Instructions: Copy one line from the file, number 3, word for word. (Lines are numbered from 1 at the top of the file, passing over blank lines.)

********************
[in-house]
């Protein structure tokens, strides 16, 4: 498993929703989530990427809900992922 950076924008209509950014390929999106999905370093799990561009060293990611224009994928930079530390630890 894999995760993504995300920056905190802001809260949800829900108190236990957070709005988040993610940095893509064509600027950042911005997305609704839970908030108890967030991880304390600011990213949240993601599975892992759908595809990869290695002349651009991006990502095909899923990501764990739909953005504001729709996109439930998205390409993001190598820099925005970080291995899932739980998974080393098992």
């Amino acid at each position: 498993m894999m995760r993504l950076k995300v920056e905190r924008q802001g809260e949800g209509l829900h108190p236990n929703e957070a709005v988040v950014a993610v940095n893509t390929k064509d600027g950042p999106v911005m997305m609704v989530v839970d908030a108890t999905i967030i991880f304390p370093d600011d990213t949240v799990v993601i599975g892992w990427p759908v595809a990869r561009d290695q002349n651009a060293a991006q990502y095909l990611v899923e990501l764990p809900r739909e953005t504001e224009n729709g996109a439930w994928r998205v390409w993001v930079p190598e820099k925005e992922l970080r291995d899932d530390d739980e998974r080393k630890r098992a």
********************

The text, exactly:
């Amino acid at each position: 498993m894999m995760r993504l950076k995300v920056e905190r924008q802001g809260e949800g209509l829900h108190p236990n929703e957070a709005v988040v950014a993610v940095n893509t390929k064509d600027g950042p999106v911005m997305m609704v989530v839970d908030a108890t999905i967030i991880f304390p370093d600011d990213t949240v799990v993601i599975g892992w990427p759908v595809a990869r561009d290695q002349n651009a060293a991006q990502y095909l990611v899923e990501l764990p809900r739909e953005t504001e224009n729709g996109a439930w994928r998205v390409w993001v930079p190598e820099k925005e992922l970080r291995d899932d530390d739980e998974r080393k630890r098992a």